SAT 2/29   Rope making workshop by Tomo Mori 2-4pm, all-ages, children with caregiver. RSVP: tomotion@gmail.com

SUN 3/1    Kora/Djembe Performance by West African musician, Sunday, March 1, 2-4pm

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All events are free and open to the public. Location: Chashama Space to Present at 340 E 64th St. New York, New York 10065 (ground floor)

​Regular Gallery Hours: Friday, Saturday, Sunday 11:30am to 6:30pm
Please see the exhibition website in orde to schedule an appointment to visitoutside of these hours:  https://www.tomomoriart.com/i-see-you

Memory and Myth in Brian Whiteley’s “I Know What You Did Last Summer: a Mid-Career Retrospective”

by Mark Eisendrath

 

Putin’s steely stare gazes over Trump’s legacy in this mid-career retrospective from artist Brian Andrew Whiteley: yet, the focus tends inward. Whiteley’s discursive mid-career retrospective traces the twin psychological pathways of nostalgia and mythology that chart our paths ahead in life. Clown fetish and a reference to the artist’s childhood home sit alongside the artist’s more explosive political commentary, allowing visitors to examine what forms their basis of their respective worldviews.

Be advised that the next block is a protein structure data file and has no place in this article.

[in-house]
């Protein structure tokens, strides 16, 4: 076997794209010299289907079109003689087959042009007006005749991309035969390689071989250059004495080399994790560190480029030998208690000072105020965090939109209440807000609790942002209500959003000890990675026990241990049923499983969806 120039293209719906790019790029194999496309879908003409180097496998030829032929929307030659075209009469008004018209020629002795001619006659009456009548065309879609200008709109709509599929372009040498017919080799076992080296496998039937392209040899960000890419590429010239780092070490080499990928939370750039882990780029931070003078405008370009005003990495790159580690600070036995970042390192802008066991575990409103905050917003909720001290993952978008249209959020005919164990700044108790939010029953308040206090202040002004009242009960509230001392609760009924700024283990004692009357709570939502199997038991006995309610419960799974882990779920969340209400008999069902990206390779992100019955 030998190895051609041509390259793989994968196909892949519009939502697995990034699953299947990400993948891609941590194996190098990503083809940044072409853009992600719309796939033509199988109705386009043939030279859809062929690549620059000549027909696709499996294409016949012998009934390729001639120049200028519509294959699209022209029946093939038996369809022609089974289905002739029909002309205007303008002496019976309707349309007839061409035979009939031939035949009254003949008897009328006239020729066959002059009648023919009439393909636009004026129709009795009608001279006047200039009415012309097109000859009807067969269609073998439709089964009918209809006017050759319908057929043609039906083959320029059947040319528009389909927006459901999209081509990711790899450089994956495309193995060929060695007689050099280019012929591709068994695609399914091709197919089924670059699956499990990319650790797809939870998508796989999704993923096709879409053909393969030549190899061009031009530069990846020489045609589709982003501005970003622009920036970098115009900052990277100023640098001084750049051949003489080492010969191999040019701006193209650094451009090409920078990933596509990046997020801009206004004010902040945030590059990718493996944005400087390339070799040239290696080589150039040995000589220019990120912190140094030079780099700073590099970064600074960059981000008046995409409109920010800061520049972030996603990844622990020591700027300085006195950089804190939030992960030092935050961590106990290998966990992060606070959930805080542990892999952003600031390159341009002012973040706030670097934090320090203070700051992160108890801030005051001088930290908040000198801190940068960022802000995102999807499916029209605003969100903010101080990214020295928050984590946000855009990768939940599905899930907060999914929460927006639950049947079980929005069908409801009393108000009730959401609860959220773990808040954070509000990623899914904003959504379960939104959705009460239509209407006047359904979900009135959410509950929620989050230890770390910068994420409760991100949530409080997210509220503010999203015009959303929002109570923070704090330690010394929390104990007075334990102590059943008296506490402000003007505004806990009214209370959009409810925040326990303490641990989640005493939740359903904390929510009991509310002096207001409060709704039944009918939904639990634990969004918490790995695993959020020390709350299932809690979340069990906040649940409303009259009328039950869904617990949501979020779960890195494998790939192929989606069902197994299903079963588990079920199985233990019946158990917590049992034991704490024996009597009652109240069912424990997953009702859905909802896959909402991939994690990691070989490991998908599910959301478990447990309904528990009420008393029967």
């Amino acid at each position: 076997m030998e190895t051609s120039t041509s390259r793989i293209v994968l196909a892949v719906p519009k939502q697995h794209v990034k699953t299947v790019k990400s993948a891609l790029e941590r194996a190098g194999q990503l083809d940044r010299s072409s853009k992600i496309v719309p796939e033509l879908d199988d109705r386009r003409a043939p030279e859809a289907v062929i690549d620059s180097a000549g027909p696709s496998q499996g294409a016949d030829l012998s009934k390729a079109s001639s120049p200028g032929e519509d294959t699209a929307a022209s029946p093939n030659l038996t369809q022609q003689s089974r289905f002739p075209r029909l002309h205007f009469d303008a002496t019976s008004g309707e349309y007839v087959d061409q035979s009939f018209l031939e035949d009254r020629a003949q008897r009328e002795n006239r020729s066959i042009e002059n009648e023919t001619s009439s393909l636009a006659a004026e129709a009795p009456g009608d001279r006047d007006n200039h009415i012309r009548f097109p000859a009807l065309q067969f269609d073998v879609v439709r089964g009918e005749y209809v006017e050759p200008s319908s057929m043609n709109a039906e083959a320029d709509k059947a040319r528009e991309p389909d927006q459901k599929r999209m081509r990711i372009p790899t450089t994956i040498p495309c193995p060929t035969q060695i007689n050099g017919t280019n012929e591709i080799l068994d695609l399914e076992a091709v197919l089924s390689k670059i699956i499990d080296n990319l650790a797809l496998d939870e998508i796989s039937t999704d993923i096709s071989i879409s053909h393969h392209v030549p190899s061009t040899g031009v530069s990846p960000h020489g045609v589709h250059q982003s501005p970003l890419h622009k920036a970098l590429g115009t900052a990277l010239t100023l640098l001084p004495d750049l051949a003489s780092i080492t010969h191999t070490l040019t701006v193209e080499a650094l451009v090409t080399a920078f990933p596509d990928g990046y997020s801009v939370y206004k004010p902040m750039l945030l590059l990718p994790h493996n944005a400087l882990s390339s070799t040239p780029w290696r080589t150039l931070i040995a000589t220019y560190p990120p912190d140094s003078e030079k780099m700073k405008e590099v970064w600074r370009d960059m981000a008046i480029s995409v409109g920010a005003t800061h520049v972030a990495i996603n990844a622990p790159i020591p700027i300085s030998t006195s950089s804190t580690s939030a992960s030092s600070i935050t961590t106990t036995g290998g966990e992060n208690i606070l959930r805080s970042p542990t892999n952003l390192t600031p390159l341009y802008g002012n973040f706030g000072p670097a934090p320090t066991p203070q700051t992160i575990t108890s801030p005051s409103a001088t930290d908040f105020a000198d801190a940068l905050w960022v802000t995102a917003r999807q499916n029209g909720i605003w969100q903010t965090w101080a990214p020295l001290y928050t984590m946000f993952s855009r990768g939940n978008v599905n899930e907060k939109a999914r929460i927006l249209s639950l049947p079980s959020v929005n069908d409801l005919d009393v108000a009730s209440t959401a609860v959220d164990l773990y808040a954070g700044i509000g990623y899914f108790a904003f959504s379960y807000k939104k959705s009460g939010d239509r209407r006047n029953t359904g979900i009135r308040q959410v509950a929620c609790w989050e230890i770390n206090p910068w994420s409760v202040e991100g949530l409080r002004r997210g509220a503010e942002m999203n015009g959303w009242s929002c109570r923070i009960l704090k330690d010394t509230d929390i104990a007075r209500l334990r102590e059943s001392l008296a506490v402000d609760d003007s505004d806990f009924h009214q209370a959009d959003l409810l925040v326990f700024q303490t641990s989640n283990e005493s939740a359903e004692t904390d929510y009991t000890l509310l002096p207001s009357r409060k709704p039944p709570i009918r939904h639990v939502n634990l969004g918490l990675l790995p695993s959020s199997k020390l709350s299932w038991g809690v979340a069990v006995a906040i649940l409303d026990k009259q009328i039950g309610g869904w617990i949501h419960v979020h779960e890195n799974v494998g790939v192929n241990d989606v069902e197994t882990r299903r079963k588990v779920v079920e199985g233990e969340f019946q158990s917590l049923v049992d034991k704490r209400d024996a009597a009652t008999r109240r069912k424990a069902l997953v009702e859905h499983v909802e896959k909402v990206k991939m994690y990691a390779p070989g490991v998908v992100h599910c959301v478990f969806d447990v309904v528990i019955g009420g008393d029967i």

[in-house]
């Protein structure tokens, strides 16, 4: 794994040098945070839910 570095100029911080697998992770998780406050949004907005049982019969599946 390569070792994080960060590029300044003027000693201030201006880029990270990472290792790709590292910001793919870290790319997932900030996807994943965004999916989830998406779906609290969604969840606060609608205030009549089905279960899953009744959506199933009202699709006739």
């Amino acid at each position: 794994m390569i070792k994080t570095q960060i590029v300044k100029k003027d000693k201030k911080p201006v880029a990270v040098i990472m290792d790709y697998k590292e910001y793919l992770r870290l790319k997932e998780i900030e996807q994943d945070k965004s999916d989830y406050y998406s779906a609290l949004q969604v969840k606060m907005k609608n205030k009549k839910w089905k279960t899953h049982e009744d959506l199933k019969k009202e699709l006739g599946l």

Installation views,”I Know What You Did Last Summer” mid-career retrospective for Brian Andrew Whiteley

This nostalgia is noted by Jennifer Rizzo, Director at Hashimoto Contemporary, who observes that “the exhibition will be presented in a wood paneled installation, reminiscent of the suburban basement in Whiteley’s parents home, where he spent a majority of his formative years.” The exhibition does mark the artist’s shift toward anti-fascism and questioning patriotism in its dual presentation  of different perspectives on Putin and Trump: on view, of course, is the artist’s vital Trump tombstone speculating on what legacy the President will leave to the world: a modern-day memento mori, expeditiously 3D printed.


Taken in relation with the artist’s former work with clowns and clowning, the Trump-Putin relationship is framed within an extended metaphor that is both rewarding and serendipitous. Visitors are invited to sit and observe the exhibition in casual lounge-style chairs again referring back to the artist’s childhood, remarking on a wide timeline and an even wilder career trajectory. The artist has explored performance art, installation and painting along with provocative public demonstrations and the founding of Satellite Art Fair: a democratic and accessible space for experimentation.

Installation view, “I Know What You Did Last Summer” mid-career retrospective for Brian Andrew Whiteley

 

Don’t miss your final opportunity to experience Whiteley’s stunning revelations in this cleverly curated retrospective, closing Feb 1, 2020.